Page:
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Troubled Tri-Cities businessman wants bankruptcy judge to erase up to $10 million in debts

Kris Lapp, owner of I-3 Global in Kennewick, receives the award for the Department of Energy’s Protege of the Year in 2017. He recently filed for personal bankruptcy protection.
Kris Lapp, owner of I-3 Global in Kennewick, receives the award for the Department of Energy’s Protege of the Year in 2017. He recently filed for personal bankruptcy protection. Courtesy Department of Energy

A troubled Tri-Cities businessman has filed for personal bankruptcy after being the target of three lawsuits in the past month.

Kristopher Lapp is seeking to have all of his debts discharged, or cleared, through the Chapter 7 filing in U.S. Bankruptcy Court.

The petition, filed May 15, says Lapp is formerly doing business as i-3 Global.

It puts his assets at $500,001 to $1 million, and his liabilities at $1,000,001 to $10 million. He said the majority of those debts are connected to the business.

Lapp and his Kennewick company — which did subcontracting work at the Hanford nuclear reservation — have been sued in recent weeks by Integrated Global Staffing of Kennewick, Columbia State Bank and E2 Consulting Engineers of California.

Claims in the three Benton County Superior Court actions total more than $1.8 million. Trials for those lawsuits are scheduled a year out.

One dozen secured creditors

The bankruptcy case has been assigned to federal Judge Frank L. Kurtz. The first “meeting of creditors” is set for July 9 at Richland’s Federal Building.

The listed creditors are Fluor Federal Services, Integrated Global Staffing, E & S Engineering, 1st Security Bank, Chase Visa, Columbia State Bank, E2 Consulting Engineers, TD Ameritrade and the Internal Revenue Service.

It also shows a Seattle attorney who specializes in commercial litigation and a Pasco man who owns a limited liability company.

The petition says that after any exempt property is excluded and administrative expenses are paid, Lapp does not expect any funds to be available to distribute to unsecured creditors.

Lapp hired William Hames on the bankruptcy action and paid $7,500 to the Kennewick attorney to handle “negotiations with secured creditors to reduce to market value ... and preparation and filing of motions pursuant to (federal law) for avoidance of lien on household goods,” according to the petition.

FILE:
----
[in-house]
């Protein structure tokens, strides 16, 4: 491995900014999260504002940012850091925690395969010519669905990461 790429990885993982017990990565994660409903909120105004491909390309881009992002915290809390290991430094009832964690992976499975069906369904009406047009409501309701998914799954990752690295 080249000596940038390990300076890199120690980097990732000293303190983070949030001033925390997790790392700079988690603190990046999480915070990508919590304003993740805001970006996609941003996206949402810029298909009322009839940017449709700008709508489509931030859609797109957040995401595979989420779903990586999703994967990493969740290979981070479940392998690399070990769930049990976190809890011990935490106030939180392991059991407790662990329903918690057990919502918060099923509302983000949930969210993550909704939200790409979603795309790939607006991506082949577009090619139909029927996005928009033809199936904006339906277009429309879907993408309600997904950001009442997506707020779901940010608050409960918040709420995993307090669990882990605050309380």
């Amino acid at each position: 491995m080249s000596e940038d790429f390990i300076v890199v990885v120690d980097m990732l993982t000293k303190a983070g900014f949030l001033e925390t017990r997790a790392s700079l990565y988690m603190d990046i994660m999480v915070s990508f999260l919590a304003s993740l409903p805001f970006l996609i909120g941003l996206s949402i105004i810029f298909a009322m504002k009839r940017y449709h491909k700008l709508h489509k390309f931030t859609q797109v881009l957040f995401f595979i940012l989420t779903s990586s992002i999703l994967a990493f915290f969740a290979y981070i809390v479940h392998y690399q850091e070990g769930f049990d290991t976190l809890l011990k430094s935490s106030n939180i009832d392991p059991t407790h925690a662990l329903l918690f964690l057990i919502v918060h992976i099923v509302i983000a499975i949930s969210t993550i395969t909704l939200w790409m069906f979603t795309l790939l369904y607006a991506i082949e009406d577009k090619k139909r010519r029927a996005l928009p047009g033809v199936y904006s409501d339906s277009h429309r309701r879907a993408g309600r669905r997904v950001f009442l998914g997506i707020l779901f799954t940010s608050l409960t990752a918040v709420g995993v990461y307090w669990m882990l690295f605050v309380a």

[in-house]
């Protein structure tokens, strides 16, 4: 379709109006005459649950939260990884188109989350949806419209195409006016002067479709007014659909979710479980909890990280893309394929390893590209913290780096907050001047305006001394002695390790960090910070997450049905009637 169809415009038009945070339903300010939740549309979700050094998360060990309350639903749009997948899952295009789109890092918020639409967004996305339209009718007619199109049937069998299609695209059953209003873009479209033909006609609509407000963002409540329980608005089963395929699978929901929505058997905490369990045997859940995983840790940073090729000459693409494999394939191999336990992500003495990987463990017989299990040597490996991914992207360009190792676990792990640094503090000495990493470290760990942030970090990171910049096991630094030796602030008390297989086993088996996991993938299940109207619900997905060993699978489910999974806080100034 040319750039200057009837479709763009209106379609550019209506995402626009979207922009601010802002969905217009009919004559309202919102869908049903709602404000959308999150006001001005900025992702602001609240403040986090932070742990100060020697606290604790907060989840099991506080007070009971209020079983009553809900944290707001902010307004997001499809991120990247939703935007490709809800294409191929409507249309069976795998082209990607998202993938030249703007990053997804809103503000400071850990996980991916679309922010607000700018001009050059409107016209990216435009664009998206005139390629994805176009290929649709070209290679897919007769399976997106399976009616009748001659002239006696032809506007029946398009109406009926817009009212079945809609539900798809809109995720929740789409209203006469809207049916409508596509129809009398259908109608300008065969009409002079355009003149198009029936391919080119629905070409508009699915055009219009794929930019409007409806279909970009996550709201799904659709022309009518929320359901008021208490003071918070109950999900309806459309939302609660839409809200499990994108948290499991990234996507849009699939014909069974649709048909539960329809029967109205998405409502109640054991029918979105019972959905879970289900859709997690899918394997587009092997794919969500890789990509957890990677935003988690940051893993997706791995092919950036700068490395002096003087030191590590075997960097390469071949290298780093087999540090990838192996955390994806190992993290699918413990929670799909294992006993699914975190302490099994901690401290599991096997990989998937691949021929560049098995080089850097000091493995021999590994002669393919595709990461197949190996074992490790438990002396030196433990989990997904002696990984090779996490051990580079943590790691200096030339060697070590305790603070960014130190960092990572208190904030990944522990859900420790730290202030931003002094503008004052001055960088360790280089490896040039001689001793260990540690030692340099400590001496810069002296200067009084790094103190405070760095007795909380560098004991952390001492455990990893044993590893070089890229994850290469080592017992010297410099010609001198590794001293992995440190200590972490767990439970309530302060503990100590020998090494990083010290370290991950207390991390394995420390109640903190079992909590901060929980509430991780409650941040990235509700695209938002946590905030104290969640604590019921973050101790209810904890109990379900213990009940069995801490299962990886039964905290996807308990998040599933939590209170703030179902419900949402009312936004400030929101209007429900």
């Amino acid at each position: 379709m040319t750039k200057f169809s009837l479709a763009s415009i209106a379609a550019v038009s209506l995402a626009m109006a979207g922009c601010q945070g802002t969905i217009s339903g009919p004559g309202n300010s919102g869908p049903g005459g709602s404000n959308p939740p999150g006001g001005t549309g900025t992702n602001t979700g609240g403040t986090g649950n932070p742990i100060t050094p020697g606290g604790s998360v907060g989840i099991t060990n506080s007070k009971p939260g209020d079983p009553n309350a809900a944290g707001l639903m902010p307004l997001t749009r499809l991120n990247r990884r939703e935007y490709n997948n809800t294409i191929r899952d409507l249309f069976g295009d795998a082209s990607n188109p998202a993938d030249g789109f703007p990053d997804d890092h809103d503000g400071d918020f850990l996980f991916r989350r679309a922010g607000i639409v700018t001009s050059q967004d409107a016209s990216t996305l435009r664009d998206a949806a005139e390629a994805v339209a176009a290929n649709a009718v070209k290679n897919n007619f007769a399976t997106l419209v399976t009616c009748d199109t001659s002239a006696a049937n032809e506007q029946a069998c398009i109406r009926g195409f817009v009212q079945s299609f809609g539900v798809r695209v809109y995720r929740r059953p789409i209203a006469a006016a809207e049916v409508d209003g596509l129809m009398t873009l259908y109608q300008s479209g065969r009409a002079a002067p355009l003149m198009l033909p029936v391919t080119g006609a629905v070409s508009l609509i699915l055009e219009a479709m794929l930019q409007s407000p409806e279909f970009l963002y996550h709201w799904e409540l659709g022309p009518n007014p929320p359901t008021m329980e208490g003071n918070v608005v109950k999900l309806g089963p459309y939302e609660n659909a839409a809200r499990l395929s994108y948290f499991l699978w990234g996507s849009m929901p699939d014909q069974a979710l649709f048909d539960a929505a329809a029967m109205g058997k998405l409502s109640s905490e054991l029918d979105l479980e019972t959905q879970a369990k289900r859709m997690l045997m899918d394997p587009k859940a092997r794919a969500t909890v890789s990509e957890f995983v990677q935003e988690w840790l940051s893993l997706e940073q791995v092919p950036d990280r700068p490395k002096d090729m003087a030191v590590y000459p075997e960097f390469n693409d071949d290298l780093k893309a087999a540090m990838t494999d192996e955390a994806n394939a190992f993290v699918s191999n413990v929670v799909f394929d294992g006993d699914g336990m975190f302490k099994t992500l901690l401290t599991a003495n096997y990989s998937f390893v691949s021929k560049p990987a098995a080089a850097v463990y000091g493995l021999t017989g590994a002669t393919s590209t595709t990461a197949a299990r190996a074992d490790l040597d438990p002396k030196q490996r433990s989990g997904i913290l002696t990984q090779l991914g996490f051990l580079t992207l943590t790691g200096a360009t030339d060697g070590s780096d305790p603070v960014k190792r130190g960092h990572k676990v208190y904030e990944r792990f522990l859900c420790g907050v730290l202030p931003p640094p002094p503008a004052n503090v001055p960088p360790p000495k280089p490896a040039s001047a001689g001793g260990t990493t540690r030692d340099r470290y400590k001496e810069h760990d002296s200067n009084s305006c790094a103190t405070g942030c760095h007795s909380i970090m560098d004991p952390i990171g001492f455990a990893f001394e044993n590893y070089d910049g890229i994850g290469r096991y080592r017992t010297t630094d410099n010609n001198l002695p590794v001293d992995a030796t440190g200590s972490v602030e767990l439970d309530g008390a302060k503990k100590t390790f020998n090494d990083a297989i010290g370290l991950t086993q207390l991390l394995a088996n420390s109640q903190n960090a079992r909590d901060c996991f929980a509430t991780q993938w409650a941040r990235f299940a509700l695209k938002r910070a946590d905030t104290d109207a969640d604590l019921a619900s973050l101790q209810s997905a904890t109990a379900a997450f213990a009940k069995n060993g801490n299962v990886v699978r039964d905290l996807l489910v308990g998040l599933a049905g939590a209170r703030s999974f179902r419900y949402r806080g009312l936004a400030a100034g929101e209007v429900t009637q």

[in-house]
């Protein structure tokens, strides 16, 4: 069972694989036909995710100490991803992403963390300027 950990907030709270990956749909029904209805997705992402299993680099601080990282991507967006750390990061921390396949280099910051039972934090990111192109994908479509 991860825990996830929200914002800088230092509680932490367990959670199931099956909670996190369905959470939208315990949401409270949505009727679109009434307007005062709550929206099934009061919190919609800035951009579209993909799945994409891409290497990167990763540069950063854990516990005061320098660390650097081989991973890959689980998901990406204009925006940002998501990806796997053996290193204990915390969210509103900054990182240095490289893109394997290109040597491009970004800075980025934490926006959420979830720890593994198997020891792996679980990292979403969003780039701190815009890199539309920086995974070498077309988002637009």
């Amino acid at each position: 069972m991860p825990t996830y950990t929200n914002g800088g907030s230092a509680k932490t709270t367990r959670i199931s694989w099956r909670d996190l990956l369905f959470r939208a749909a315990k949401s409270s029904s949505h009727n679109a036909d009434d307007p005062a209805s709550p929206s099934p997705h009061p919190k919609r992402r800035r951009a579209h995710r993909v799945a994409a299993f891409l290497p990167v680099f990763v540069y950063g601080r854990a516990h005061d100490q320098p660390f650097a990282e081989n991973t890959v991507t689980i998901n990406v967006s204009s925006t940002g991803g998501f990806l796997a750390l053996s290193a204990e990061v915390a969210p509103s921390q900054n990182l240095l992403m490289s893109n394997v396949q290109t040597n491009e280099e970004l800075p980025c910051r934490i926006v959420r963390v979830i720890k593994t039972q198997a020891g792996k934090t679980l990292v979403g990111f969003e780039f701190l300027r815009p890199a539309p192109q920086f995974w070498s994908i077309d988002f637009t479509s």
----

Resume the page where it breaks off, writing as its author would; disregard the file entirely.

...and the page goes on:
No assessed value of Kennewick home

Lapp owns a four-bedroom, 2,624-square-foot home on West Payette Avenue in Kennewick, overlooking Highway 240 and the Columbia Park Golf Links along the Columbia River.

Kris Lapp.jpg
BRITTNEY KLUSE PHOTOGRAPHY

The property was assessed at $126,000 when he bought it for $95,000 in October 2017, according to the statutory warranty deed.

Construction on the home was finished in October 2018, according to Kennewick Building Services.

The Benton County Assessor’s Office only shows the land value for the property at $80,000. The home value will show for 2020 taxes, after the home has been in existence for an entire tax year.

Lapp serves on Richland’s economic development committee and the Columbia Basin College Foundation board. He applied earlier this year for a vacancy on the Kennewick City Council, but was not picked.

He writes a Facebook food blog called “lappdaddyapproved, and used to run Swagger Creative Consulting for party planning and special occasions.

He also is a co-founder of Solar Spirits, a Richland distillery.

Lawsuits for work services, bank loan

Lapp formed i-3 Global more than five years ago to provide information technology, staffing, and creative and media services to federal and commercial clients.

In 2017, the company was recognized by the Department of Energy Office of Small and Disadvantaged Business Utilization as the 2016 Protege of the Year. The mentor-protege program encourages large DOE contractors to help small, disadvantaged businesses.

“Our company is on a mission to showcase the positive aspects of the work being done at Hanford and the tremendous amount of tech talent in our great community,” Lapp said at the time.

The first lawsuit against Lapp and i-3 Global was filed April 26 by Integrated Global Staffing, a subcontractor that claims it is owed nearly $450,000 for work at Hanford.

Then on May 2, Columbia State Bank sued for $883,000 over a loan, along with interest and appraisal fees.

And on May 13, E2 Consulting Engineers accused Lapp of pocketing $505,000 instead of paying for staff members it had working at Hanford on behalf of i-3 Global.

That third lawsuit states that i-3 Global notified Mission Support Alliance on April 11 that it could no longer continue providing services, even as it encouraged E2 Consulting Engineers to continue with its services.

Kristin M. Kraemer covers the judicial system and crime issues for the Tri-City Herald. She has been a journalist for more than 20 years in Washington and California.
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